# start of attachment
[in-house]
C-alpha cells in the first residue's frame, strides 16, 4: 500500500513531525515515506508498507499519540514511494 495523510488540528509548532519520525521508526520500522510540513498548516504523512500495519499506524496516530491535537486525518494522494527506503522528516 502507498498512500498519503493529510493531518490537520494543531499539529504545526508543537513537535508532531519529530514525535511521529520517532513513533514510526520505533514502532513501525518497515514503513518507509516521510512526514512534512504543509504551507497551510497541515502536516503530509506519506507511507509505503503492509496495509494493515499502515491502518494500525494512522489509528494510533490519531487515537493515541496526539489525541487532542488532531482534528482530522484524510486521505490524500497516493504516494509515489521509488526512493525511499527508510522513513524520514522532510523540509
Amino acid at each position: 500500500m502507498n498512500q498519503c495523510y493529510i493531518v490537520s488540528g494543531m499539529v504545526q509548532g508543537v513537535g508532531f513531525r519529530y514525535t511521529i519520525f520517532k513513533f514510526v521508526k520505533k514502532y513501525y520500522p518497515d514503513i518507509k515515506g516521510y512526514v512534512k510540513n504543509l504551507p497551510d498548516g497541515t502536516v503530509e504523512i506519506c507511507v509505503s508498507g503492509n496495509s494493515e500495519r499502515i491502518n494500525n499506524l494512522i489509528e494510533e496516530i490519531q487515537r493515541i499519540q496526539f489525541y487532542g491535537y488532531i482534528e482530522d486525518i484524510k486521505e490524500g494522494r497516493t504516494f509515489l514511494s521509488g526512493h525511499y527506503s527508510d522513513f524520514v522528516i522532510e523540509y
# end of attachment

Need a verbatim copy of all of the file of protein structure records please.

[in-house]
C-alpha cells in the first residue's frame, strides 16, 4: 500500500513531525515515506508498507499519540514511494 495523510488540528509548532519520525521508526520500522510540513498548516504523512500495519499506524496516530491535537486525518494522494527506503522528516 502507498498512500498519503493529510493531518490537520494543531499539529504545526508543537513537535508532531519529530514525535511521529520517532513513533514510526520505533514502532513501525518497515514503513518507509516521510512526514512534512504543509504551507497551510497541515502536516503530509506519506507511507509505503503492509496495509494493515499502515491502518494500525494512522489509528494510533490519531487515537493515541496526539489525541487532542488532531482534528482530522484524510486521505490524500497516493504516494509515489521509488526512493525511499527508510522513513524520514522532510523540509
Amino acid at each position: 500500500m502507498n498512500q498519503c495523510y493529510i493531518v490537520s488540528g494543531m499539529v504545526q509548532g508543537v513537535g508532531f513531525r519529530y514525535t511521529i519520525f520517532k513513533f514510526v521508526k520505533k514502532y513501525y520500522p518497515d514503513i518507509k515515506g516521510y512526514v512534512k510540513n504543509l504551507p497551510d498548516g497541515t502536516v503530509e504523512i506519506c507511507v509505503s508498507g503492509n496495509s494493515e500495519r499502515i491502518n494500525n499506524l494512522i489509528e494510533e496516530i490519531q487515537r493515541i499519540q496526539f489525541y487532542g491535537y488532531i482534528e482530522d486525518i484524510k486521505e490524500g494522494r497516493t504516494f509515489l514511494s521509488g526512493h525511499y527506503s527508510d522513513f524520514v522528516i522532510e523540509y